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  3. Gotta love the 70s when any animale or insect could become a goofy villain. I keep thinking of the Kangaroo. Even at 7 I was rolling my eyes.

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  4. Nice collection!

    The Fly I first encountered when Fred Hembeck did a guest issue of Spider-Man. There is no way of taking him seriously after that.

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  5. I was in the third grade when The Tarantula was introduced, and I remember smuggling the comics featuring him into the private school my parents made me attend and getting into trouble for the contraband. So I always equate a feeling of excitement when reflecting back on that character -- he held a lot of promise in my little mind. As an adult, though, I get where you're coming from. I'm still fond of the covers that featured him, though.

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  6. I read somewhere that Dragonfly was lined up for a Cockrum/Claremont project called The Furies, with a couple of other female characters. Hence the panel in X-Men 104 that says she's escaped from Muir Island.

    Hellgrammite is a wonderful name but a goofy visual whereas Mantis is a fantastically imposing character, isn't he? I'd forgotten that "second only to" bit.

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  7. You forgot to mention how Tarantula literally transformed into a giant spider.

    And I agree with the sentiments concerning Mantis. He was a great Kirby villain with a lot of potential who was unfortunately neglected by most creators who worked on revivals of the New Gods.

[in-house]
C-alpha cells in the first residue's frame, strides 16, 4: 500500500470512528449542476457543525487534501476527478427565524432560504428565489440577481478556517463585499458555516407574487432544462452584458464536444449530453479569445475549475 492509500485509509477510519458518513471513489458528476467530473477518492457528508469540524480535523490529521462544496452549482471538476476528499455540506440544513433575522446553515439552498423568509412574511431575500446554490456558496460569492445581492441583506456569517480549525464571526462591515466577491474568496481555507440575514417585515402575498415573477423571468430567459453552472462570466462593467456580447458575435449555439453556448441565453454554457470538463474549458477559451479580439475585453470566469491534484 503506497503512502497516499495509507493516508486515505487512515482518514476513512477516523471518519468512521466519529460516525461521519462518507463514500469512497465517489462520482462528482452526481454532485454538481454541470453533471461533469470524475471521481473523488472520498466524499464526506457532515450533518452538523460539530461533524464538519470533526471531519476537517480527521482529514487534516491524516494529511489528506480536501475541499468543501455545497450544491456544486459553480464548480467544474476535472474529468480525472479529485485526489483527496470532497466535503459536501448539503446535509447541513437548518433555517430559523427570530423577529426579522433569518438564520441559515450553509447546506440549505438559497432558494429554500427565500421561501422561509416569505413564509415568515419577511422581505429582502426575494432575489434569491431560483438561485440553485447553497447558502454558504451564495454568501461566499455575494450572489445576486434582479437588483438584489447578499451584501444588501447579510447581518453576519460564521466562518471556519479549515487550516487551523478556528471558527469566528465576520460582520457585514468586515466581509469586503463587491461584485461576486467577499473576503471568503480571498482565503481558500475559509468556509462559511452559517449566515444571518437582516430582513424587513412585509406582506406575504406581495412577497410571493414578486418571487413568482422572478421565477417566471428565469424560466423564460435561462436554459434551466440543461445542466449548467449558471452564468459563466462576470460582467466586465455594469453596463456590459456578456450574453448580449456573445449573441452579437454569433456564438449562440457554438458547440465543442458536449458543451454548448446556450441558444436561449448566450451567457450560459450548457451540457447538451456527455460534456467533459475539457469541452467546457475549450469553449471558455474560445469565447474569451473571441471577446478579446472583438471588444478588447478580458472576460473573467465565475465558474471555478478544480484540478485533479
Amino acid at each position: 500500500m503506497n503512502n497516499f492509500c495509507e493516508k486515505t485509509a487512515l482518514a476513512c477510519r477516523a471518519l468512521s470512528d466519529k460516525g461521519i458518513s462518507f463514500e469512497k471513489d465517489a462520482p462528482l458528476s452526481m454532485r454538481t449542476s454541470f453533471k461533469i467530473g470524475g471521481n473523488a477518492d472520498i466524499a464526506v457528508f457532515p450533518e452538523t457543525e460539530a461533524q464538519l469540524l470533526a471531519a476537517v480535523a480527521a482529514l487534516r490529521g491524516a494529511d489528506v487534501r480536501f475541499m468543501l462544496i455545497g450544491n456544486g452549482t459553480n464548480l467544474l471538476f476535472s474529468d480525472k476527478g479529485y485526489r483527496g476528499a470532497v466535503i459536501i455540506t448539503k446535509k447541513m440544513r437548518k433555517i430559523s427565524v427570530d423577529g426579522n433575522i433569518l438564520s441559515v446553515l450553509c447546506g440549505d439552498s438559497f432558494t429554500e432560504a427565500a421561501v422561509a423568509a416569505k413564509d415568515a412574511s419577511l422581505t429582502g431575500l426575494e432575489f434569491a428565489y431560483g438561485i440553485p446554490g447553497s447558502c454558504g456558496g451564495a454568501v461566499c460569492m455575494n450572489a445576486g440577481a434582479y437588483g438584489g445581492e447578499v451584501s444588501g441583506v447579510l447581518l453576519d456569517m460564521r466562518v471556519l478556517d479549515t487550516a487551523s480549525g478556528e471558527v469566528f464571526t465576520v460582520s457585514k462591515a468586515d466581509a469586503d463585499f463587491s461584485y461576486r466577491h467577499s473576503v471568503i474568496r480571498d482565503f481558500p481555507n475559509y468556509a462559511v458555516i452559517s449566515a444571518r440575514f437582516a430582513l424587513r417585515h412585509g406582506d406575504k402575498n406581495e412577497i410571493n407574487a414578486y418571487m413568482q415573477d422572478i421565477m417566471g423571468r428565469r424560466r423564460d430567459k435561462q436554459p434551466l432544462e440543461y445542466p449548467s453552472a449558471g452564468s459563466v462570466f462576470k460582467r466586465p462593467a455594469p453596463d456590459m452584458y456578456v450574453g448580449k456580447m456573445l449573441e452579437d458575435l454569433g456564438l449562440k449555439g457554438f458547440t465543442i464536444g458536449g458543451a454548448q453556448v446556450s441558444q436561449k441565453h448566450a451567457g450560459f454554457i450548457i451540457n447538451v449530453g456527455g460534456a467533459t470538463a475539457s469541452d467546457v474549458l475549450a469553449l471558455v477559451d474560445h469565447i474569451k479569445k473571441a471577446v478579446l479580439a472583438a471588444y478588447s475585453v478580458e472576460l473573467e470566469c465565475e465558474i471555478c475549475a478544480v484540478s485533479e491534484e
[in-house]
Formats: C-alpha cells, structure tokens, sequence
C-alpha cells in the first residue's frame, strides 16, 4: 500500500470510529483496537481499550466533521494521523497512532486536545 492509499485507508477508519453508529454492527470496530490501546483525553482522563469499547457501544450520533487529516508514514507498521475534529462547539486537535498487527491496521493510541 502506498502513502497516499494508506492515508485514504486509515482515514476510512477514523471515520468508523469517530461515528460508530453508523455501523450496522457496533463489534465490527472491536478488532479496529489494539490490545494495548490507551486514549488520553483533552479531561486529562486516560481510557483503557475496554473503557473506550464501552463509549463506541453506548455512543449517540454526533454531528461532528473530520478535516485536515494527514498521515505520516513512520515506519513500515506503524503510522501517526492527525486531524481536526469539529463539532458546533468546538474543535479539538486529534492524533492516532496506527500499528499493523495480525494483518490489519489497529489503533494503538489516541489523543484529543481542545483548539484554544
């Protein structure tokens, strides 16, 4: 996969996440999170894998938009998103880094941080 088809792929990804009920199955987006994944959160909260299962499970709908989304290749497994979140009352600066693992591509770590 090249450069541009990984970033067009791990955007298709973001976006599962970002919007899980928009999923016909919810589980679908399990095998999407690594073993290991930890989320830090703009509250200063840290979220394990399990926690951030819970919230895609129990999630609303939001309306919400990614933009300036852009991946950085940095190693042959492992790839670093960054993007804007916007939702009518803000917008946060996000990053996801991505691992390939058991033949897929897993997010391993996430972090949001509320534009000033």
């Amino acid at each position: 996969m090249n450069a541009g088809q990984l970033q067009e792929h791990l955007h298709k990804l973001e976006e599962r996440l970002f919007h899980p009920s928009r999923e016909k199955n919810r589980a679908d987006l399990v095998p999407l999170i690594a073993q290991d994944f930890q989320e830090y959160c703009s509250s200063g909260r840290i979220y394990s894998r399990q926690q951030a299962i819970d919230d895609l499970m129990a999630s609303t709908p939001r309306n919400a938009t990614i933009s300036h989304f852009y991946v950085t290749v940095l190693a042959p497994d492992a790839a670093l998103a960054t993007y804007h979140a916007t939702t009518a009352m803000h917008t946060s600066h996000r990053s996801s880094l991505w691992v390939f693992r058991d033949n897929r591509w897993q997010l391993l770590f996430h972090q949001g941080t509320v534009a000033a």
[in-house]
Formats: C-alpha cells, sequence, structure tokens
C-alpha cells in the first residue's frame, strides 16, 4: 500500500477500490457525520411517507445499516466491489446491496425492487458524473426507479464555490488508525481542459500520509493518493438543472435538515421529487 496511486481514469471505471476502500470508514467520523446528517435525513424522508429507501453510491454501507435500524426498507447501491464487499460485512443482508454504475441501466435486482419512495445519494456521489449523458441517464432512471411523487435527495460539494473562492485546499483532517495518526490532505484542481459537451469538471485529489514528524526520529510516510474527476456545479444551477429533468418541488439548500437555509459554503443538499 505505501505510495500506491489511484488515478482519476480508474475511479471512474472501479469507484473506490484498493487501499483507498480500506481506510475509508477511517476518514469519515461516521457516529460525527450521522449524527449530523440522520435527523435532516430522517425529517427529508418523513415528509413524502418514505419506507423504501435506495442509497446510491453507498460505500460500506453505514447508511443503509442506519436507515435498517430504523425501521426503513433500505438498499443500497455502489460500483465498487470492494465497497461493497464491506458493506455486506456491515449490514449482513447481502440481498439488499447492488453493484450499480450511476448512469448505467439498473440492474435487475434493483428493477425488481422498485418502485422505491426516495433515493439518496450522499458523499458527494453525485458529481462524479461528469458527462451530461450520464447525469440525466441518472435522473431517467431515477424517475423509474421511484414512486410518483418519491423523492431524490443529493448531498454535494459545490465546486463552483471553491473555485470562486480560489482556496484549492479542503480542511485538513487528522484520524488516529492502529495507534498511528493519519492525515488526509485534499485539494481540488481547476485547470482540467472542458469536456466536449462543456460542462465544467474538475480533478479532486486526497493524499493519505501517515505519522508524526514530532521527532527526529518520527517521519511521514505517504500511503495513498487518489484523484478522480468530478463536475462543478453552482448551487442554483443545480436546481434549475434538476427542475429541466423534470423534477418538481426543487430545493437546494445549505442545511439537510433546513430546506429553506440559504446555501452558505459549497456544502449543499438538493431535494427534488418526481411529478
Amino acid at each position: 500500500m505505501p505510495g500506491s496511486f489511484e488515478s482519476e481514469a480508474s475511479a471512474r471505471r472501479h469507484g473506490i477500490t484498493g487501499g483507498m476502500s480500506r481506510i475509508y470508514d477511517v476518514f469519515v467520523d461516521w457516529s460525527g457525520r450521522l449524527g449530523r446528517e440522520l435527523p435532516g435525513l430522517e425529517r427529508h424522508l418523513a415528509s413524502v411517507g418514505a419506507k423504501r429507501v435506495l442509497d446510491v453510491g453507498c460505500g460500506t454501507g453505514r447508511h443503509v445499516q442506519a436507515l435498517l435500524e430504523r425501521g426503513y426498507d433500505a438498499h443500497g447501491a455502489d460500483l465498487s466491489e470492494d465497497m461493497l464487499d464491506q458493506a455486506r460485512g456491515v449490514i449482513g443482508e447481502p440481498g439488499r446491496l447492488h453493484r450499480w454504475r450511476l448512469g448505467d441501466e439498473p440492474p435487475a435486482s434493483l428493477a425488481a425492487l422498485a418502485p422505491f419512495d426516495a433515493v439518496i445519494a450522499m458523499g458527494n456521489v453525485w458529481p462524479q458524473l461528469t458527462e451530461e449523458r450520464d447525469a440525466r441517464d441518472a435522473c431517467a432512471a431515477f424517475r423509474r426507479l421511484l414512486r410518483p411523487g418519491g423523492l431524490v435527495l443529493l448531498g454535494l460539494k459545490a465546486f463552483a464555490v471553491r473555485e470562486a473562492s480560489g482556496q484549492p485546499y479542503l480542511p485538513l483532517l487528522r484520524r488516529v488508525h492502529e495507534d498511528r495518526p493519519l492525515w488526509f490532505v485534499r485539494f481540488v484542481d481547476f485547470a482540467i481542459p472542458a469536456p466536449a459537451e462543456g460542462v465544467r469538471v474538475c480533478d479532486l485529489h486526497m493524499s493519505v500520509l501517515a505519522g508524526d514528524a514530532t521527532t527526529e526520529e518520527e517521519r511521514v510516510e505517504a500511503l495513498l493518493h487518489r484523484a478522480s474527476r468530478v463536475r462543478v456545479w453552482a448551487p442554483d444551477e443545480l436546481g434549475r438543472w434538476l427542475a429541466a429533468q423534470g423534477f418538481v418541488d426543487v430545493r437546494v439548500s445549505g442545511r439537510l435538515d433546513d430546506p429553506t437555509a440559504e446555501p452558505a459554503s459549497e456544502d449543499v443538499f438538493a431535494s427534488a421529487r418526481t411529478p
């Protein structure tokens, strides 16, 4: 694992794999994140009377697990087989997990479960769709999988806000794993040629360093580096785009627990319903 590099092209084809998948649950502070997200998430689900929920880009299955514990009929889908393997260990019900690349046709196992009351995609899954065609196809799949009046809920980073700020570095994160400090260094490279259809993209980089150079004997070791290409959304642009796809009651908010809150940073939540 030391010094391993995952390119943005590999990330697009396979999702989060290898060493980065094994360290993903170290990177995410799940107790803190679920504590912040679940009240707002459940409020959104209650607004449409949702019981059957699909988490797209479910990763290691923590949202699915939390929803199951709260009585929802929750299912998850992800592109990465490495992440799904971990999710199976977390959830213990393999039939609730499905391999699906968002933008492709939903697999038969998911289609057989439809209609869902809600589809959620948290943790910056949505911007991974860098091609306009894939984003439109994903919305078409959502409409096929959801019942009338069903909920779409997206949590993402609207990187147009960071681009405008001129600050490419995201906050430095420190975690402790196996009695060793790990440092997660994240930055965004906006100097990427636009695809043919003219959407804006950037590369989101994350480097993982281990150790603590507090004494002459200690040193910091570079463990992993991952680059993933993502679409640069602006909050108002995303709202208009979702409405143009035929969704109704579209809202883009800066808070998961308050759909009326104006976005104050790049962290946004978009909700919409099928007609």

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    1. Didn't forget it, Ben--just chose to ignore it since it was a non-70s development.

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  8. Could that Fly in the Hostess ad be THE Fly? I always thought those Hostess villains were created just for the ads.

    I seem to recall Mantis showing up in an early issue of The Secret Society of Super-Villains, where I think he got caught trying to betray Darkseid, a definite no-no, but that’s my only experience with the character.

    I do have a weakness for the Ani-Men, and thus Dragonfly. It’s hard to believe she didn’t make another appearance until 1990.

    I recently read that Hellgrammite issue in a Neal Adams TPB, and it was actually a pretty good story.

    I vividly remember the Tarantula, as he was on the cover of one of the first issues of Amazing Spider-Man I ever bought. Definitely a lame gimmick, though.

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  9. I actually liked the Fly when I was a kid. He could go toe-to-toe with Spidey and get the best of him. He was a real challenge for him. In one comic he escapes the wall-crawler by bouncing him off a building with his bag of loot..................then gets taken down by the police later in the story.
    Spidey couldn't catch him but the police could...
    As a child the story had some humor though since later on Spidey was coming for the Fly with the intent of taking out his anger on him.......not catching the criminal and stopping his crime spree. Just brutalizing him...this was not one of Peter's better momoments. He then got stuck having to scream away his bad day when he discovered the police had gotten to him first. I don't remember the issue number, haven't read it in at least 20 years but for me that was a memorable story.

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  10. Dougie wrote: Hence the panel in X-Men 104 that says she's escaped from Muir Island.

    The Groovy Agent wrote:"She did make a comeback in the 90s"

    I recently made an effort to track down the Quasar issues in which she returned...I could never get the number right and as a result have waaay too many Quasar booms in my collection...

    And I could never figure out why I hunted it down....I think the footnote bugged me FOREVER and realized the dangling plot thread was dealt with while I was...away...from comics for a while....or I needed a challenge...or I was mad at myself...

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  11. Hey, Tarantula got an action figure. That's more than most villains manage.